EDITOR'S NOTE: It's a common misconception that one can legally download a copyrighted song/movie if (1) they don't sell it or make any money from it, OR (2) they already own the song/movie on a CD or DVD. Sorry, but it's just not true. It may seem ethically correct in some situations (for example, your CD got scratched) but it's still not legal.
31 Aug 2007
01 Sep 2007
Unlike you, I am a lawyer. Have been for a very long time. So, let's say that someone offers to help members of the public find old friends. No problem there, I suppose. But do you think it might be a problem if the service's advertising is targeted at people trying to locate old friends who are now in the Federal Witness Protection Program?
While it may not always be the case, intentionally helping someone do something illegal is usually illegal, too. Contrary to what some might wish, I expect a court would have no trouble deciding that both of these services -- TorrentSpy and my example -- were set up and exist mainly for the purpose of assisting in illegal conduct.
As for the user logs, I think you have allowed your distaste for the current state of the copyright laws to cloud your reasoning. There are no privacy rights involved in this issue. When one procures the assistance of another in committing an illegal act, there is no right of privacy protecting that relationship. Everybody likes a bargain, and there is no bargain better than something for nothing. But let's not fool ourselves into thinking that something is legal just because we wish it so.
EDITOR'S NOTE: I appreciate your legal perspective, but if you'd read more of my comments on file sharing, you'd see that I do not condone piracy. And I do maintain that it sets a bad precedent for search engines to give up data on their users. Just because someone is searching for "Pirates of the Caribbean" doesn't mean they intend to illegally download the movie. Consider what would happen if Google was forced to reveal all their search data.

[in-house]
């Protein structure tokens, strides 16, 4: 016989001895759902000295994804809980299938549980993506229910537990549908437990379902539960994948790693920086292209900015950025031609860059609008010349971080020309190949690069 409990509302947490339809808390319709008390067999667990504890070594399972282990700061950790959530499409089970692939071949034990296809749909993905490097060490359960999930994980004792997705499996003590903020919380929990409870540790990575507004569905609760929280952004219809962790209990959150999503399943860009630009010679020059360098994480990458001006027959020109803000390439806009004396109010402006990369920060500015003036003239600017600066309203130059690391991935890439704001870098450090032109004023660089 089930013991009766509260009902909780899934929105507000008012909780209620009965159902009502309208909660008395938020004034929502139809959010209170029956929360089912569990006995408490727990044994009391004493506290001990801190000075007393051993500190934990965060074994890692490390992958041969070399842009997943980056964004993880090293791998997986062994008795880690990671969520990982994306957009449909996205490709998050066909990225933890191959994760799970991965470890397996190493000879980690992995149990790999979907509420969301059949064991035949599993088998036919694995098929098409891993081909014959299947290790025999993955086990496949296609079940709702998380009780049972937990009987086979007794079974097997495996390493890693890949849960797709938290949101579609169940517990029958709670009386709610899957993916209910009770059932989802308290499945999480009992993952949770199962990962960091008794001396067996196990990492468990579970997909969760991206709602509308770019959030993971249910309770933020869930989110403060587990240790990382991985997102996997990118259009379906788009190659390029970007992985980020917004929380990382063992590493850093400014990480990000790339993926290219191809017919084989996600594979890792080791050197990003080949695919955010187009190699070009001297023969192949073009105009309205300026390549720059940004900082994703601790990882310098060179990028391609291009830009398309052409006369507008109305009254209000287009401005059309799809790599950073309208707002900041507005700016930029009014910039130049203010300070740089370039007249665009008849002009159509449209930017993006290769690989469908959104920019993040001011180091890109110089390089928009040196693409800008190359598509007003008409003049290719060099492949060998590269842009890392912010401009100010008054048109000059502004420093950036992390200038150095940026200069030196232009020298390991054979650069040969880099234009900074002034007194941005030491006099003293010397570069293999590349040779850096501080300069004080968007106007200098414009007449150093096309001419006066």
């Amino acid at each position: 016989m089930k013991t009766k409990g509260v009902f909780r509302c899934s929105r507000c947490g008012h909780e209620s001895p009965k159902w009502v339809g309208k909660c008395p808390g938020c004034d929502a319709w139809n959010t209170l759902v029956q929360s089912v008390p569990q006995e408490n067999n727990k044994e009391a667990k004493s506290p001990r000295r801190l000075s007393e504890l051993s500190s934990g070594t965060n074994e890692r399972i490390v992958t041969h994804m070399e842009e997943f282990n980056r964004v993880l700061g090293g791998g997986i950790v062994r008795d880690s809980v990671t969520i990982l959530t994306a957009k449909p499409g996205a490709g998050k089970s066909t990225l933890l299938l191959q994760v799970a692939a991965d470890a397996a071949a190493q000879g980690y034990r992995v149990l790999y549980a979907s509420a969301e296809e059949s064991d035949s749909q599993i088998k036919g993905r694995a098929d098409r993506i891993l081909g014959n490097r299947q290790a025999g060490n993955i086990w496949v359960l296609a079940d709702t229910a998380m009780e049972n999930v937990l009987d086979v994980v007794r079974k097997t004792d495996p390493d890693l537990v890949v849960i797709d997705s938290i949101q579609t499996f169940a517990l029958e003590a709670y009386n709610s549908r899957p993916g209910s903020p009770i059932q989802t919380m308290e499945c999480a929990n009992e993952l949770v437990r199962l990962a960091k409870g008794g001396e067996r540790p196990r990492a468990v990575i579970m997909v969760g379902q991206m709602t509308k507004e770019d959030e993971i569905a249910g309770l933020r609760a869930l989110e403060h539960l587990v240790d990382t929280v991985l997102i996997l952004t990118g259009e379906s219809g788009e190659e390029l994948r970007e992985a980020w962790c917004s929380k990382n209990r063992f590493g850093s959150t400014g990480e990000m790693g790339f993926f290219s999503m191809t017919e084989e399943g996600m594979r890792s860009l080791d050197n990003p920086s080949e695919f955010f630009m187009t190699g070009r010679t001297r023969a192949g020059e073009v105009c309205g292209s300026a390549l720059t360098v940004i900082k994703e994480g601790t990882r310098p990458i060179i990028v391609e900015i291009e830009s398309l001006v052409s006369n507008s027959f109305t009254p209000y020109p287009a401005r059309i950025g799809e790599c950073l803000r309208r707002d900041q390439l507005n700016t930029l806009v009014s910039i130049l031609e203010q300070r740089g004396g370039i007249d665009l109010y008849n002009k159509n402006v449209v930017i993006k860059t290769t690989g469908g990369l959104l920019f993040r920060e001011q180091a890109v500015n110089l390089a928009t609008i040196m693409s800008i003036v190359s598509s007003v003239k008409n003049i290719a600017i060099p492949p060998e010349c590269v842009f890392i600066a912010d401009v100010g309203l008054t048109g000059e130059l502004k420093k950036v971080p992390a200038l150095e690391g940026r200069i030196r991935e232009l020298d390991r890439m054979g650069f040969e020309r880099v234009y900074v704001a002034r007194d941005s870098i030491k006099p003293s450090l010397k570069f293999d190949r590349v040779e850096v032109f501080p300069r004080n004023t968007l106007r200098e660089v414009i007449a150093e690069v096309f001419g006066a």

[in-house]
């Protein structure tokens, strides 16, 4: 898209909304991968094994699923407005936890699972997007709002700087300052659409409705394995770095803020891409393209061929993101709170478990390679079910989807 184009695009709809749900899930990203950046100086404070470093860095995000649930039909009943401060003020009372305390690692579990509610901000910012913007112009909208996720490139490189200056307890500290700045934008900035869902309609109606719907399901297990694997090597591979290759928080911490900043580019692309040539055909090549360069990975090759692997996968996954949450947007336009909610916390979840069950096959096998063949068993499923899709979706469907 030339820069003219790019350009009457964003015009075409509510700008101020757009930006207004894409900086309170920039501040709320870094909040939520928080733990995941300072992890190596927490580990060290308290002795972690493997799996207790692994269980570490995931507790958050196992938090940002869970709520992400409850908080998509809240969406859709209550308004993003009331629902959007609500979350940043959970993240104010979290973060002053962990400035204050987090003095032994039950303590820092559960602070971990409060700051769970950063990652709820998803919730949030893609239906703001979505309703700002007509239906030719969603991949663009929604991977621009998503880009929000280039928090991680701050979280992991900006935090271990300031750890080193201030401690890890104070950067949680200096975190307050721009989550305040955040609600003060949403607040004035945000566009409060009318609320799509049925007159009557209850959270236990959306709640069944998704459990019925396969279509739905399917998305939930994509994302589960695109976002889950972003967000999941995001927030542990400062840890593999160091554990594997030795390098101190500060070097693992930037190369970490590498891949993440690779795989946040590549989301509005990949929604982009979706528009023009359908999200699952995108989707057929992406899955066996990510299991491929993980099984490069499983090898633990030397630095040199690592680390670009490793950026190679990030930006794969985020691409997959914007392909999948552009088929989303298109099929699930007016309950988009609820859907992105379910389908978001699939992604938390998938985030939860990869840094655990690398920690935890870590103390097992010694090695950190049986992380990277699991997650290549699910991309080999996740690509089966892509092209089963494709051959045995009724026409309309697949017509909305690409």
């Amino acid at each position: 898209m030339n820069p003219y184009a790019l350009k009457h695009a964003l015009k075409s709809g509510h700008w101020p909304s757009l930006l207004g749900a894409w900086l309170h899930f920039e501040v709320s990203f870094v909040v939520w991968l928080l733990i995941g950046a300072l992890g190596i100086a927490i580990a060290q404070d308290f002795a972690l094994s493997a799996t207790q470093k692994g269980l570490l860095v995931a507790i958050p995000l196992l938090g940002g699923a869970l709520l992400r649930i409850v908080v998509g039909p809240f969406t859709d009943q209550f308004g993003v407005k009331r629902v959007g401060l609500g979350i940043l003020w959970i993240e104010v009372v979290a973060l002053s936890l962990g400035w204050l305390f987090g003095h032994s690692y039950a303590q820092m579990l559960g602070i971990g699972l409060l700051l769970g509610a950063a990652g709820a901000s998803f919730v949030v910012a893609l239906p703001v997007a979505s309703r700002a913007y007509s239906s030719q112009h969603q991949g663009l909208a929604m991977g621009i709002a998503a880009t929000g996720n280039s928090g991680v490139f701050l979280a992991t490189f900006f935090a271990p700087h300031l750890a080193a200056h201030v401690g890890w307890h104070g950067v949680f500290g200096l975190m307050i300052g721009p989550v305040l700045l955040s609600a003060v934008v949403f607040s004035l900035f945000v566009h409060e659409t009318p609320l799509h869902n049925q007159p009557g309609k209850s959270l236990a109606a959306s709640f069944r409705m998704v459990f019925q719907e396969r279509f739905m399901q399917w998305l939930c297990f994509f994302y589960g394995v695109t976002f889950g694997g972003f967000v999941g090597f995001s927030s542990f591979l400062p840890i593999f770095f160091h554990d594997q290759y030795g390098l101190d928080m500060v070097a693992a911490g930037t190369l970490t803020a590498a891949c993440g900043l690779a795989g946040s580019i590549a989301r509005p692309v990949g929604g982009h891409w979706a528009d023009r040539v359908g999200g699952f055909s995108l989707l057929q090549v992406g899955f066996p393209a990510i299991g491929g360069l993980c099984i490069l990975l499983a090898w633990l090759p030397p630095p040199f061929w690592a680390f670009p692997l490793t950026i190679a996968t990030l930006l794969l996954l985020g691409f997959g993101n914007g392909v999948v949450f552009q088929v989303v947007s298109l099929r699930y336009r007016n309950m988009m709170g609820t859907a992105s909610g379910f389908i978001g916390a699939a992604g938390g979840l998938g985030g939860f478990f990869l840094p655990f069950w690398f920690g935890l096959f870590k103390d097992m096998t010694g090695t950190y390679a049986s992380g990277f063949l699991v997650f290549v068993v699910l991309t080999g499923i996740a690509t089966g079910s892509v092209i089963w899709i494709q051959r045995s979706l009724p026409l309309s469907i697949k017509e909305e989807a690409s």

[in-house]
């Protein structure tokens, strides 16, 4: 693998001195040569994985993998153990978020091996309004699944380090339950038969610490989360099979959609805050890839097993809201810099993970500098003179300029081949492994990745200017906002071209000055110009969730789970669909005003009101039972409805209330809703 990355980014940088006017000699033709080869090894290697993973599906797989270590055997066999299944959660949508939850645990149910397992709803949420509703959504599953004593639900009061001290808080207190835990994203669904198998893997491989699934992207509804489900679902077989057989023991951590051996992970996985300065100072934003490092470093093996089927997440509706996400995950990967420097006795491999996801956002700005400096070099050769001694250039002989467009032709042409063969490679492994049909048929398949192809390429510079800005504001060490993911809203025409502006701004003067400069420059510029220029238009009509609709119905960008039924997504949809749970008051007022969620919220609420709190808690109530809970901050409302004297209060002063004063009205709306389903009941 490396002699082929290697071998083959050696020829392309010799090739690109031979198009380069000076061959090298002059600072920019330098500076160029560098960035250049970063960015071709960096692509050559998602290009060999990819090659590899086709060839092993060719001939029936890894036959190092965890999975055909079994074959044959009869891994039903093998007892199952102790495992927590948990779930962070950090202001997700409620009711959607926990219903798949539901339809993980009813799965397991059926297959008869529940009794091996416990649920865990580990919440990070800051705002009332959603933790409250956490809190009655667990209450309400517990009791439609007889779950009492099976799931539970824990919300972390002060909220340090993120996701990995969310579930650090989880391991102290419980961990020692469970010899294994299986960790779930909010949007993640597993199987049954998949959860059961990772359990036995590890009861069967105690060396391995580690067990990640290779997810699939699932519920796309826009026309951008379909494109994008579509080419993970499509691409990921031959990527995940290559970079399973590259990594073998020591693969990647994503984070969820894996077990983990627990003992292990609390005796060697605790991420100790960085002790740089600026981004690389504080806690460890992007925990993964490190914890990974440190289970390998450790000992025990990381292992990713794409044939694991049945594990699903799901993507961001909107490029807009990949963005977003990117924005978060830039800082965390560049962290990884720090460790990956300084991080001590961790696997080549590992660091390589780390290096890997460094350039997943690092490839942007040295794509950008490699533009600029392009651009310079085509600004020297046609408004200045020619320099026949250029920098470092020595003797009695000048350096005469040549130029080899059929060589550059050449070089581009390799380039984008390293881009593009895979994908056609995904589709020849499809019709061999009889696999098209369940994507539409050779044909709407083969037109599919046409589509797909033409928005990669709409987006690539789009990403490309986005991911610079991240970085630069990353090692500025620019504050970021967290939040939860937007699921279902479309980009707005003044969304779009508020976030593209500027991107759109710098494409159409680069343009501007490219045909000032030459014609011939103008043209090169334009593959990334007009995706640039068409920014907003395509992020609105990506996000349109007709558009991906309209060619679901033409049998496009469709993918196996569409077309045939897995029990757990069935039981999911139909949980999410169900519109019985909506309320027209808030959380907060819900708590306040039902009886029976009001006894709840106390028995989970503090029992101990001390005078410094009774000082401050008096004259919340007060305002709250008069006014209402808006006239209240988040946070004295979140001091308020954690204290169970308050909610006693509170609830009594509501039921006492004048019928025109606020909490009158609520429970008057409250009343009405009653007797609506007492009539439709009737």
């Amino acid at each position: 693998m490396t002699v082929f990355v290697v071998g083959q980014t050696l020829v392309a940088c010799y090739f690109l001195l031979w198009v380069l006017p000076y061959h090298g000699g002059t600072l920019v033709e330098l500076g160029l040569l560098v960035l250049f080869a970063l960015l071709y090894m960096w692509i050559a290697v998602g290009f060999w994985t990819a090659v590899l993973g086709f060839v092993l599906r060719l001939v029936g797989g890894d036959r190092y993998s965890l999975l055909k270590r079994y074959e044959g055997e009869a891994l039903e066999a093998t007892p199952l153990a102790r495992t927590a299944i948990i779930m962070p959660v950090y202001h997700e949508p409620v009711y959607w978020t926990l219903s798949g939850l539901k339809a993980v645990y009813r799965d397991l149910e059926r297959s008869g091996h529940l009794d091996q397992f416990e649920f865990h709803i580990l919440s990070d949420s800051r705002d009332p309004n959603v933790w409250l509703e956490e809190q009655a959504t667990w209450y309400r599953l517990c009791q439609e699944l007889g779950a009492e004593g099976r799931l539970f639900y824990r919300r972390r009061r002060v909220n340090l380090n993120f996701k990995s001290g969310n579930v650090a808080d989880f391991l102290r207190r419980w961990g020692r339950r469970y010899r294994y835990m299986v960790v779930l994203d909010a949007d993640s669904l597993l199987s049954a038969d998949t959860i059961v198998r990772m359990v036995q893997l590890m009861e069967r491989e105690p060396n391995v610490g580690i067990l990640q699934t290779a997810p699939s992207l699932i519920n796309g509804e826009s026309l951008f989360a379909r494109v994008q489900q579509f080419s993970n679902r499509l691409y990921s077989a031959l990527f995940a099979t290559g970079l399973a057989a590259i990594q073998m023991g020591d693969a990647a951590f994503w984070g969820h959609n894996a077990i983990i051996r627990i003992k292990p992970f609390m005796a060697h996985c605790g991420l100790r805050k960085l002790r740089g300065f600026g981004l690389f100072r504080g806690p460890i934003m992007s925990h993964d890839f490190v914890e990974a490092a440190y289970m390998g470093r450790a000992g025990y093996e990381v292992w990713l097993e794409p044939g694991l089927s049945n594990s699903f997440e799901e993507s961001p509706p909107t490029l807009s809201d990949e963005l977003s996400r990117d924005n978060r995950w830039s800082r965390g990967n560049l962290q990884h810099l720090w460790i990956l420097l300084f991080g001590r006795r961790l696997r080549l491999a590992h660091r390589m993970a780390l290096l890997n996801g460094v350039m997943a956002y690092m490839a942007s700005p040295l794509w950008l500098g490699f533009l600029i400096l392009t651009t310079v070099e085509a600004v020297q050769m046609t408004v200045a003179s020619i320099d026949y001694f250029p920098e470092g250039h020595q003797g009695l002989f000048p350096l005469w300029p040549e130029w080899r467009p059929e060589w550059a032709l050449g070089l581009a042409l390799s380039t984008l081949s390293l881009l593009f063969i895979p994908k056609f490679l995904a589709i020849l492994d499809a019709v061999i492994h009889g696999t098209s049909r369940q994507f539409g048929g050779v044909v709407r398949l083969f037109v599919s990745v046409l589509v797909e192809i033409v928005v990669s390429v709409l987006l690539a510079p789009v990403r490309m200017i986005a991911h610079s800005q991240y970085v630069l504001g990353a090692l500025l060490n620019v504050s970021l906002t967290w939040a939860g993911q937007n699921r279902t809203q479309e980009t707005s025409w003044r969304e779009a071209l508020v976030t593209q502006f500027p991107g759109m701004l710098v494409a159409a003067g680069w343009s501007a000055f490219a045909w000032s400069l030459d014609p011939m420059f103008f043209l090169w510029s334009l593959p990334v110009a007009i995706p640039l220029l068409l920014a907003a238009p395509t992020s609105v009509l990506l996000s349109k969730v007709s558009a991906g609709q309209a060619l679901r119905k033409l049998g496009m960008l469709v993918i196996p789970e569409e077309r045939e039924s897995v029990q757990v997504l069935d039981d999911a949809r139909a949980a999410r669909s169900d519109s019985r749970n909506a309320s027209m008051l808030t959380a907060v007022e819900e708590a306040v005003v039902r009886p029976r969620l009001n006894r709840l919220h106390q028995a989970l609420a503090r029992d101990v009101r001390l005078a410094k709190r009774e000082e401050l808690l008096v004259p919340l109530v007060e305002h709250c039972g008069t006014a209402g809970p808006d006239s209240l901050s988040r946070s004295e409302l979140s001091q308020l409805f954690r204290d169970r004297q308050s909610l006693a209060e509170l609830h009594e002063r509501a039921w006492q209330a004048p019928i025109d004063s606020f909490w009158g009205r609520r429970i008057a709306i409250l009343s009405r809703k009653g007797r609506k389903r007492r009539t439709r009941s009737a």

05 Jun 2012
I find these Articles INTERESTING and EDUCATIONAL !
However, I would like to request that the Author provide a DATE for when the Article was written. That would allow a bit more "perspective" for the "reader". THANKS for the Articles....( I always read them ! )
EDITOR'S NOTE: The date stamp is on every article. Look for it just above the "Prev Article" link.
21 Mar 2013
It is common for users to download completely free and legal ISOs of Linux distros through P2P, and in fact, that is becoming the preferred way of getting distros as it doesn't cost the distro makers anything. P2P isn't just about piracy--and I could bring a whole argument about intellectual property and piracy to the table, but will spare you.
My second comment is concerning the MPAA hiring someone to commit a cybercrime--isn't it illegal to hack into someone else's computer? There have been enough people busted for it, but I guess if you are doing it to stop piracy, anything goes. I think the MPAA should be accessory to a felony.
If the media industry want to quel piracy, all they have to do is offer cheap, quality digital downloads...there are several business models I can imagine which would increase their overall profits. Unfortunately they are firmly rooted in physical media and are unlikely to change.